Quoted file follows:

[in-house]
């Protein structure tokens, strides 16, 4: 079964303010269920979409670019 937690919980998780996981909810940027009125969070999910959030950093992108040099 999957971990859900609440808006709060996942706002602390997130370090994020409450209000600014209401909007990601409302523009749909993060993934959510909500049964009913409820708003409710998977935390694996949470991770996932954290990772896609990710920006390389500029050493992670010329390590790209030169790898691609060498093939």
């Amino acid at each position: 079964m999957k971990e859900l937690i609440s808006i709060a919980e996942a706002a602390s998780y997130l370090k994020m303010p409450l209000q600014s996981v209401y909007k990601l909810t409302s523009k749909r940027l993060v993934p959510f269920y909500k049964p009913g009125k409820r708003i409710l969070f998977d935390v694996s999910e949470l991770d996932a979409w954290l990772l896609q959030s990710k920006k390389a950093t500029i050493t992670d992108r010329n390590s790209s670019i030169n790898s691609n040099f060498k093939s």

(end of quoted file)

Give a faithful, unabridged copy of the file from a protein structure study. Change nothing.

[in-house]
């Protein structure tokens, strides 16, 4: 079964303010269920979409670019 937690919980998780996981909810940027009125969070999910959030950093992108040099 999957971990859900609440808006709060996942706002602390997130370090994020409450209000600014209401909007990601409302523009749909993060993934959510909500049964009913409820708003409710998977935390694996949470991770996932954290990772896609990710920006390389500029050493992670010329390590790209030169790898691609060498093939």
């Amino acid at each position: 079964m999957k971990e859900l937690i609440s808006i709060a919980e996942a706002a602390s998780y997130l370090k994020m303010p409450l209000q600014s996981v209401y909007k990601l909810t409302s523009k749909r940027l993060v993934p959510f269920y909500k049964p009913g009125k409820r708003i409710l969070f998977d935390v694996s999910e949470l991770d996932a979409w954290l990772l896609q959030s990710k920006k390389a950093t500029i050493t992670d992108r010329n390590s790209s670019i030169n790898s691609n040099f060498k093939s």